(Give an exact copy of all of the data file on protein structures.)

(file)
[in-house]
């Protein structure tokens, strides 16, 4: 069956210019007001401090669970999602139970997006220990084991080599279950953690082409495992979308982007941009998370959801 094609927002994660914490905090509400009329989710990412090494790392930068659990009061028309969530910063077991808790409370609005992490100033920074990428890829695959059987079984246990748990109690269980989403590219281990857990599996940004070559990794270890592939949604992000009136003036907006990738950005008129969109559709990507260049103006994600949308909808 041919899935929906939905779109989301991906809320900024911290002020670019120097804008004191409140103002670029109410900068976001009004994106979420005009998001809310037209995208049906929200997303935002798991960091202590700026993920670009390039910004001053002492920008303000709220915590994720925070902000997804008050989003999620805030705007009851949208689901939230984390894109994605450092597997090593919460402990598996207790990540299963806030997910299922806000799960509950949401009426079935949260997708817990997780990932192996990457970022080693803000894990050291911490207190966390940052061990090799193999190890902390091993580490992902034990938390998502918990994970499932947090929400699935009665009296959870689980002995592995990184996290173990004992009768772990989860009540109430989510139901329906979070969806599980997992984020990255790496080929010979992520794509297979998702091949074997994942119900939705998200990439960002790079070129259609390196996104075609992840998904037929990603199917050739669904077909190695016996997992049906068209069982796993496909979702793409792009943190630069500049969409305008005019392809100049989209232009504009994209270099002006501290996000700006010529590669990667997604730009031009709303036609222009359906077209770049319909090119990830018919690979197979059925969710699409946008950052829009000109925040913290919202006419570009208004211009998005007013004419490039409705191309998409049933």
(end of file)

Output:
[in-house]
């Protein structure tokens, strides 16, 4: 069956210019007001401090669970999602139970997006220990084991080599279950953690082409495992979308982007941009998370959801 094609927002994660914490905090509400009329989710990412090494790392930068659990009061028309969530910063077991808790409370609005992490100033920074990428890829695959059987079984246990748990109690269980989403590219281990857990599996940004070559990794270890592939949604992000009136003036907006990738950005008129969109559709990507260049103006994600949308909808 041919899935929906939905779109989301991906809320900024911290002020670019120097804008004191409140103002670029109410900068976001009004994106979420005009998001809310037209995208049906929200997303935002798991960091202590700026993920670009390039910004001053002492920008303000709220915590994720925070902000997804008050989003999620805030705007009851949208689901939230984390894109994605450092597997090593919460402990598996207790990540299963806030997910299922806000799960509950949401009426079935949260997708817990997780990932192996990457970022080693803000894990050291911490207190966390940052061990090799193999190890902390091993580490992902034990938390998502918990994970499932947090929400699935009665009296959870689980002995592995990184996290173990004992009768772990989860009540109430989510139901329906979070969806599980997992984020990255790496080929010979992520794509297979998702091949074997994942119900939705998200990439960002790079070129259609390196996104075609992840998904037929990603199917050739669904077909190695016996997992049906068209069982796993496909979702793409792009943190630069500049969409305008005019392809100049989209232009504009994209270099002006501290996000700006010529590669990667997604730009031009709303036609222009359906077209770049319909090119990830018919690979197979059925969710699409946008950052829009000109925040913290919202006419570009208004211009998005007013004419490039409705191309998409049933």